Kev (abr. Kevin)
Irish, Gaelic orgin. Caoimhin.
1. adorable. 2. gentle one

Walkabout (walk-a-bout)
1 (in Oz) - a walk in the Outback by Aborigines that lasts for an indefinite amount of time. 2 (chiefly British) - an informal stroll among a crowd conducted by an important visitor e.g. a monarch. 3 a walking trip.

Sunday, 10 June 2007

Essential knowledge on MRSA

Wow, Methicillin-Resistant Staphylococcus aureus (MRSA) is really starting to create havoc! I guess I’m the best person to talk about it besides the professionals, as my final year project for my diploma studies deal with MRSA. Anyway, MRSA is basically a bacterium that is not only resistant to methicllin, but beta-lactam antibiotics in general. Beta-lactam antibiotics refer to penicillin, ampicillin, and those that generally end with –icillin. MRSA compared to MSSA (Methicillin-sensitive Staphylococcus aureus) contains a gene, mecA gene that encodes a alternative form of protein that antibiotics has no effects on – making it to be virtually indestructible in laymen’s term. To date, only vancomycin can be use to treat MRSA infections, but such vancomycin resistance strains are appearing as well.

How does MRSA enter a human’s body? Simple! Staphylococcus aureus are predominant on your skin surfaces. In instances when you have a cut, or exposed wound, Staphylococcus aureus can easily enter into your skin layers and colonises within it. And if it so happens to be a methicillin-resistant strain, trouble can start to occur! Nonetheless, as I had mentioned, our body system is capable to removing the Staphylococcus aureus if any. However, in the event that our body immune system is weakened, e.g. through intake of certain medicines, or existing medical conditions etc, MRSA might take a foothold and might ultimately leads to septicaemia and death!

There is no real need to be over-paranoid with getting MRSA infections. MRSA are predominant in hospital settings, and reportedly in jail as well! So, just avoid going to such places, and maintain clean hygiene and always treat your open wounds with antiseptics such as using StaphAseptic® gel, which can be obtain in any major drug stores. Maybe Paris Hilton should get a bottle of StaphAseptic gel too before going in! LOL…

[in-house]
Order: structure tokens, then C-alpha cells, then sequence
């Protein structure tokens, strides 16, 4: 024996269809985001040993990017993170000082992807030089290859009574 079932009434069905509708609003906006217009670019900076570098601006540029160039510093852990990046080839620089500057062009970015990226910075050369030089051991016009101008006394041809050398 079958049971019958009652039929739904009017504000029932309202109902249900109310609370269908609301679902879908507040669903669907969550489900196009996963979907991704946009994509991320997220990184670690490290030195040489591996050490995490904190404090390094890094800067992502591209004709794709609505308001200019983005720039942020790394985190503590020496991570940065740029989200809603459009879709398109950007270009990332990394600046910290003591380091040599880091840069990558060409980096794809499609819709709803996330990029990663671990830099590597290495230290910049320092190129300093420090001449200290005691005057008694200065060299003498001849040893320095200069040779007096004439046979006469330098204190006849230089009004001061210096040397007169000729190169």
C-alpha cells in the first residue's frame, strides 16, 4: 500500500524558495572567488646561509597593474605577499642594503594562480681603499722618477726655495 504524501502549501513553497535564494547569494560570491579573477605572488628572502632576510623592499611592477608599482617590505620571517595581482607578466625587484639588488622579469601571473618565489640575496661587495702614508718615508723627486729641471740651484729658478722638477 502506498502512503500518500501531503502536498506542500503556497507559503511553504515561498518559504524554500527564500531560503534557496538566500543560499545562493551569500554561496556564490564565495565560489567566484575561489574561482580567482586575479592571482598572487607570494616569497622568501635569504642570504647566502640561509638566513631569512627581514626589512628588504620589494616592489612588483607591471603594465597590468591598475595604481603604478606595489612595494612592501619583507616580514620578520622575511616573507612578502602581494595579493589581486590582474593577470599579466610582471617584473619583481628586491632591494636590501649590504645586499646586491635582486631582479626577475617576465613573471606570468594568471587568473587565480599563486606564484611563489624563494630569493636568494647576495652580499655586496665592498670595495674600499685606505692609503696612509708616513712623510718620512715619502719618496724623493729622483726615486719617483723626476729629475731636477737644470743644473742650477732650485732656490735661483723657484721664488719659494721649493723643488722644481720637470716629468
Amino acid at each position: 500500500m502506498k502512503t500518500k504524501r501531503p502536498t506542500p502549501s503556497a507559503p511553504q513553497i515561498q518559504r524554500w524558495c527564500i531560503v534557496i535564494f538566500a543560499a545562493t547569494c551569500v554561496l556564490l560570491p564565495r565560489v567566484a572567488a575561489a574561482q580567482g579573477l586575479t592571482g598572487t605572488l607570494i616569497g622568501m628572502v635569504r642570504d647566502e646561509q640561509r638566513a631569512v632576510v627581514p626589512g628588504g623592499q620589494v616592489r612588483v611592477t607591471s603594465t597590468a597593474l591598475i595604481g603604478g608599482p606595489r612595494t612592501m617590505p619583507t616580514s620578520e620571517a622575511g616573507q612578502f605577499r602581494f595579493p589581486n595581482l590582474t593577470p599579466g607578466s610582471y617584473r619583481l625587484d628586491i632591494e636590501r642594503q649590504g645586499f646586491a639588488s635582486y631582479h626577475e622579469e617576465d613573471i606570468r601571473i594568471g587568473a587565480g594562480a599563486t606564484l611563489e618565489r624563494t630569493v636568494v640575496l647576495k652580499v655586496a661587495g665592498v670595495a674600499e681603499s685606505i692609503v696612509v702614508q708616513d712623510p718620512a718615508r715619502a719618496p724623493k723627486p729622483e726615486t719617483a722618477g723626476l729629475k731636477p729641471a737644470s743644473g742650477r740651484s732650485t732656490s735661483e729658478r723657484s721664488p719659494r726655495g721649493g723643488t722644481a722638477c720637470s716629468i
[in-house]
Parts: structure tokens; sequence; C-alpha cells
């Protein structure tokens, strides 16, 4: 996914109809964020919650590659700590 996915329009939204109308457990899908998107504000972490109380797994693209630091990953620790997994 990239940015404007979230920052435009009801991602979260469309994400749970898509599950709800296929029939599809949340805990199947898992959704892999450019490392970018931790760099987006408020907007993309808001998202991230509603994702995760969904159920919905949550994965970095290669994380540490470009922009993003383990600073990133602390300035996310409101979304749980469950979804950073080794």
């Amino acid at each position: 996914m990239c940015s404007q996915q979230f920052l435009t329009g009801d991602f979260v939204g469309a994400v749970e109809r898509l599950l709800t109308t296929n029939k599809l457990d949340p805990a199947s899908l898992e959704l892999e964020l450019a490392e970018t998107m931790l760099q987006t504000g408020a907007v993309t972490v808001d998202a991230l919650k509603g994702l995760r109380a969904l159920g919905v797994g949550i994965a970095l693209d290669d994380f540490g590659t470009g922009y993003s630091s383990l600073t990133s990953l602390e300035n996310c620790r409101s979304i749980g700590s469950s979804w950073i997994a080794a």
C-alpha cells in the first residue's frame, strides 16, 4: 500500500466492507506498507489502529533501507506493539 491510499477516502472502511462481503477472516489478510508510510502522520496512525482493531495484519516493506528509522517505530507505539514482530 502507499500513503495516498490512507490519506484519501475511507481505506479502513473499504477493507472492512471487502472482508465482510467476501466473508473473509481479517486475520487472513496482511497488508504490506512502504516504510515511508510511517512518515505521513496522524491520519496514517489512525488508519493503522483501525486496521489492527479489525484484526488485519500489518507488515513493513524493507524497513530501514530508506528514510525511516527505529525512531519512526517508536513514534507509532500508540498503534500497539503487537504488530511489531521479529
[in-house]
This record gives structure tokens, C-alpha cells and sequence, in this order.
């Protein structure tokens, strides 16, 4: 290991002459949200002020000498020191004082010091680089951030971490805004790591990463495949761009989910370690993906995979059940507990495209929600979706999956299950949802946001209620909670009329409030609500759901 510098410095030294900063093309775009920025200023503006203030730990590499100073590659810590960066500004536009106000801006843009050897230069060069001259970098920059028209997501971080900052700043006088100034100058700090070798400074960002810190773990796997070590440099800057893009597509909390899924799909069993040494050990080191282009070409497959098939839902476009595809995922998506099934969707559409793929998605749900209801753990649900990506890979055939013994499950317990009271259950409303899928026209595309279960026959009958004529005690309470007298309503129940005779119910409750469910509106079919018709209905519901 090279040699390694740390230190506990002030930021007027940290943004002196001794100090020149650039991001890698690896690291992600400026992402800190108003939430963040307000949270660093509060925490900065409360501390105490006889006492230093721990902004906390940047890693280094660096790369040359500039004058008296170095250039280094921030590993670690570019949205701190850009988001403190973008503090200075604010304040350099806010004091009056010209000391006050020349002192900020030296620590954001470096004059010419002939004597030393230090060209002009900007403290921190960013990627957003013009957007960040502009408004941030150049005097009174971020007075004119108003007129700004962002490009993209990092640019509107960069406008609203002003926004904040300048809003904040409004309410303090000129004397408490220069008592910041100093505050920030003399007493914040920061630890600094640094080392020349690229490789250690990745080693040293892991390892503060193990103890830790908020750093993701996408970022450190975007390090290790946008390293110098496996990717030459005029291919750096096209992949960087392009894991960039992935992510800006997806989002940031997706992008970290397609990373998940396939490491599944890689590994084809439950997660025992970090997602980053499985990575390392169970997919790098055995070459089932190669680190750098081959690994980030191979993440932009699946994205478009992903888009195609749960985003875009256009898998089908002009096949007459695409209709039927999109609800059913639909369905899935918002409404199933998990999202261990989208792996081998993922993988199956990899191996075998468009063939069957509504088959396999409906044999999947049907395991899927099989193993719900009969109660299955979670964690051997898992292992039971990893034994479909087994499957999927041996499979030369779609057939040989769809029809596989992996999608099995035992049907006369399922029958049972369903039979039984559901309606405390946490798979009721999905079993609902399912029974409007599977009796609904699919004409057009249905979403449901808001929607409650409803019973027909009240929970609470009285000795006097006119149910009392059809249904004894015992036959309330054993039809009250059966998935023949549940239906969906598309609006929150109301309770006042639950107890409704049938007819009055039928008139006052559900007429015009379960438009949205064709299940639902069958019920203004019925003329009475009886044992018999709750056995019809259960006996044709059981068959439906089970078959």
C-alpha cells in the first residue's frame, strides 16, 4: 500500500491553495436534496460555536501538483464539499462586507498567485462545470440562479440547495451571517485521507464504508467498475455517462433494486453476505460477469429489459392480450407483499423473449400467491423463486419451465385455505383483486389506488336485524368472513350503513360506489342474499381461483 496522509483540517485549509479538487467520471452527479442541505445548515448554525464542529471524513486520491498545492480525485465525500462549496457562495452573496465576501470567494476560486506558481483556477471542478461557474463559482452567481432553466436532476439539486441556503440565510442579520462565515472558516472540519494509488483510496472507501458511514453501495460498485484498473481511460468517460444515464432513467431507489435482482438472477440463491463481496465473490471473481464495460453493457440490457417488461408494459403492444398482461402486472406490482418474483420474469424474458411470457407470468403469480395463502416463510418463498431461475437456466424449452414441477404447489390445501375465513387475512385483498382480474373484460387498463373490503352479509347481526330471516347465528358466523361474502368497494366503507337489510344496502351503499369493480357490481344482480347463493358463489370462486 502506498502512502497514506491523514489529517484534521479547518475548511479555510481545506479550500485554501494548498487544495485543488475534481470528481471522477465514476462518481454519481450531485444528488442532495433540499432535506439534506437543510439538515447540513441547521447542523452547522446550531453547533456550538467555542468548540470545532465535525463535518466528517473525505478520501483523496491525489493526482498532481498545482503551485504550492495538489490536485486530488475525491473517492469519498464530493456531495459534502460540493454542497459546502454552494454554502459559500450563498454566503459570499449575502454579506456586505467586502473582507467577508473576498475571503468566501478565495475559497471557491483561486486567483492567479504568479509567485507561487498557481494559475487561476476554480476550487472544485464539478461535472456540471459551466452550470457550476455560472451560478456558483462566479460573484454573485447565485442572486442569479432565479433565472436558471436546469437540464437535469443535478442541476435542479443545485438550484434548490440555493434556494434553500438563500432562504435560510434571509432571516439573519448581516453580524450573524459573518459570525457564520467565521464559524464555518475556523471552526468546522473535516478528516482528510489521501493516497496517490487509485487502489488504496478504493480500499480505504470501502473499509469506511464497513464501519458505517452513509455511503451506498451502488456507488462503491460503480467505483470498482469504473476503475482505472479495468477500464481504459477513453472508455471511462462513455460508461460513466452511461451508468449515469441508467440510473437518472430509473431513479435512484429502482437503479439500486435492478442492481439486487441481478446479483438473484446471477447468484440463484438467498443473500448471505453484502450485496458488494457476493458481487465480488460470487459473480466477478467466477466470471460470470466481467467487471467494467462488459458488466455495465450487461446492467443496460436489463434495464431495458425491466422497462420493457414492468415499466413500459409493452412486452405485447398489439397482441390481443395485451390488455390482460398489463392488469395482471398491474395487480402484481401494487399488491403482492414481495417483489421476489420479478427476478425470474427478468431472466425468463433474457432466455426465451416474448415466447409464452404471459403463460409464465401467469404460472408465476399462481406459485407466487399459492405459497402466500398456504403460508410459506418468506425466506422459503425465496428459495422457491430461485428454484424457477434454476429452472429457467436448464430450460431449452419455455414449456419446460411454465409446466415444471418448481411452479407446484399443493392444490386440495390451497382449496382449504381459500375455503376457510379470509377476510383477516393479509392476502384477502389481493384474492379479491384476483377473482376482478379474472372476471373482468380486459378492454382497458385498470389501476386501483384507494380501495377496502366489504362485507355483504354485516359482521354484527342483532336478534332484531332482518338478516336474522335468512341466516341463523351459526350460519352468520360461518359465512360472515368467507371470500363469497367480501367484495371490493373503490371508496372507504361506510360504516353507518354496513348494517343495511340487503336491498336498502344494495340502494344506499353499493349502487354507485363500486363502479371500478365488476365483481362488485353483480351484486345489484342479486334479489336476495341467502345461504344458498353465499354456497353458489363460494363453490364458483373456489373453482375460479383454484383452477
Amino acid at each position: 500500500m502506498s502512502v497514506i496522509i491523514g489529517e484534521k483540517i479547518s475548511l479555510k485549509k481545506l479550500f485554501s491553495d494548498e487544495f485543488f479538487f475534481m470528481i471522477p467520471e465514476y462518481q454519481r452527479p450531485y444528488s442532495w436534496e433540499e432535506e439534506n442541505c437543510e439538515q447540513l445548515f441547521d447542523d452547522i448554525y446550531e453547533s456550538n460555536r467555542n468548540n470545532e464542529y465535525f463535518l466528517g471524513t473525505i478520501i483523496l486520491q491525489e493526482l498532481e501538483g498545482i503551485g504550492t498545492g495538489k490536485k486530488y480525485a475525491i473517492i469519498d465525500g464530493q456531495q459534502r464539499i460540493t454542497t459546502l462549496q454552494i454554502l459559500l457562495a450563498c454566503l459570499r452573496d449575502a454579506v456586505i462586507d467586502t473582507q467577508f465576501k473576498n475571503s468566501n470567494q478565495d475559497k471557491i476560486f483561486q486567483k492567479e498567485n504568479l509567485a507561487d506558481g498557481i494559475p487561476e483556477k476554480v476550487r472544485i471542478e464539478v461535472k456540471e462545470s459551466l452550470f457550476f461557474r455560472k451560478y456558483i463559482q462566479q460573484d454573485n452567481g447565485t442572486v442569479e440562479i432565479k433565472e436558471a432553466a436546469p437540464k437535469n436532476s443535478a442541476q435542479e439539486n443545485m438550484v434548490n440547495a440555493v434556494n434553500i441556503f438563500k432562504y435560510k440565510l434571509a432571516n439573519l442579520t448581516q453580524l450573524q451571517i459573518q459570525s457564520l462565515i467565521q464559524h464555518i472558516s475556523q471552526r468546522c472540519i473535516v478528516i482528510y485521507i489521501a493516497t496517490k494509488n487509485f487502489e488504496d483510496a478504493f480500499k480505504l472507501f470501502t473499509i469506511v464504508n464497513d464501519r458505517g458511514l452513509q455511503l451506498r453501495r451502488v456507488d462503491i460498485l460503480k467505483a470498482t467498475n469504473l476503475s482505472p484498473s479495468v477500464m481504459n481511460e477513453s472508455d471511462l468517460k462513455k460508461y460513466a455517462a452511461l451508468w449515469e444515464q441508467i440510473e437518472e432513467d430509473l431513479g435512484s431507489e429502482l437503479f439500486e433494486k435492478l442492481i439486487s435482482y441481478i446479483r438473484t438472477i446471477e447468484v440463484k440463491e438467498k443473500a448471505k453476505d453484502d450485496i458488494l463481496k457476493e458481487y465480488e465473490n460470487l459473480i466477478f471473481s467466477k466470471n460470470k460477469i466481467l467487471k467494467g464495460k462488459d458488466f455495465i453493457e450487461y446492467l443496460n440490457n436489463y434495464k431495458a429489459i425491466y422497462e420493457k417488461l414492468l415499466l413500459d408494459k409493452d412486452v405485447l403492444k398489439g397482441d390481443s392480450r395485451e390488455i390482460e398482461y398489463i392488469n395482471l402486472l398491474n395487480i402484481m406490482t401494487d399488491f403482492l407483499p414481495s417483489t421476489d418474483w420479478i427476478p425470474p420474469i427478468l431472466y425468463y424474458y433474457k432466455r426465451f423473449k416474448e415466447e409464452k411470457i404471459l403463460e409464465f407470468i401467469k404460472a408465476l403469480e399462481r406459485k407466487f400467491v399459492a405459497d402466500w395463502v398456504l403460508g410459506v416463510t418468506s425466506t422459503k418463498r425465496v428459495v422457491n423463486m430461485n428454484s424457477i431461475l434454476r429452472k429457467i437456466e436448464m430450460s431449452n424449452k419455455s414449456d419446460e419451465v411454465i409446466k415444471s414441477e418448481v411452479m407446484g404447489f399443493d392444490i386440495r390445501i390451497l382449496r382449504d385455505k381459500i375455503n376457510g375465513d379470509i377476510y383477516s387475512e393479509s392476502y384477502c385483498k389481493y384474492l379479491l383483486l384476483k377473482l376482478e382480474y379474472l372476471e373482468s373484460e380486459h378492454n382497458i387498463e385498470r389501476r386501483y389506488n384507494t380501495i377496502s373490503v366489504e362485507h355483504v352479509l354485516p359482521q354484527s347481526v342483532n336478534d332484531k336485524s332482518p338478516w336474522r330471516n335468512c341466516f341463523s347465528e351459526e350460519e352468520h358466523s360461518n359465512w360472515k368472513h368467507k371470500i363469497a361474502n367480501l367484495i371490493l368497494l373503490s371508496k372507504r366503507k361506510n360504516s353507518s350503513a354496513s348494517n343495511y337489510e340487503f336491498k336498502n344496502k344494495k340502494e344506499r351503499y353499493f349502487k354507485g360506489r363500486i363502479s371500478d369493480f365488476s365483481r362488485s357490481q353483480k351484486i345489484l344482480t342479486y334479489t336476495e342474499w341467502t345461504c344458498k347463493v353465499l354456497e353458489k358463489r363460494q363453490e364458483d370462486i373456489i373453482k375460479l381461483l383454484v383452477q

For more information on MRSA or StaphAseptic gel, just proceed to

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bokjae said...

hi kev, I do learn something today! tks! keep up the good work!

Rhoda said...

I have to disagree that it is a simple as you imply to avoid CA MRSA. Since MRSA is carried in the nose and can be carried by healthy, non-infected people, all it takes is for someone to touch their nose and then touch something you touch and then touch your own nose or some other entry into the body. StaphAseptic is great stuff but the real key is handwashing handwashing handwashing!

KeV's wAlKAbOuT said...

Hi Rhoda, quite true that hygene is the key in preventing any diseases. But then again besides keeping the daily hygiene practices, it is best to avoid high-risk places e.g. hospital as well!

Susan Boyle-Vavra said...

hi kev
I am a professor of biology and, like you, I study MRSA. I just want to correct one thing you said about the mechanism of mecA resistance...mecA does not encode an enzyme that breaks down methicillin- It's slightly more complicated than that. To understand how mecA works you first have to know how Penicillin and methicillin kill bacteria. These drugs act by binding and inactivating the proteins that make the cell wall. The mecA gene codes for a substitute protein that builds the cell wall even in the presence of methicillin because it does not bind methicllin well.

KeV's wAlKAbOuT said...

Hi Susan,

Opps, guess my memory is failing me. Pls pardon me as was like eons ago since I last did anything on MRSA. My sincere apologies for any mis-informing. I thought I was right, but apparently I'm not.

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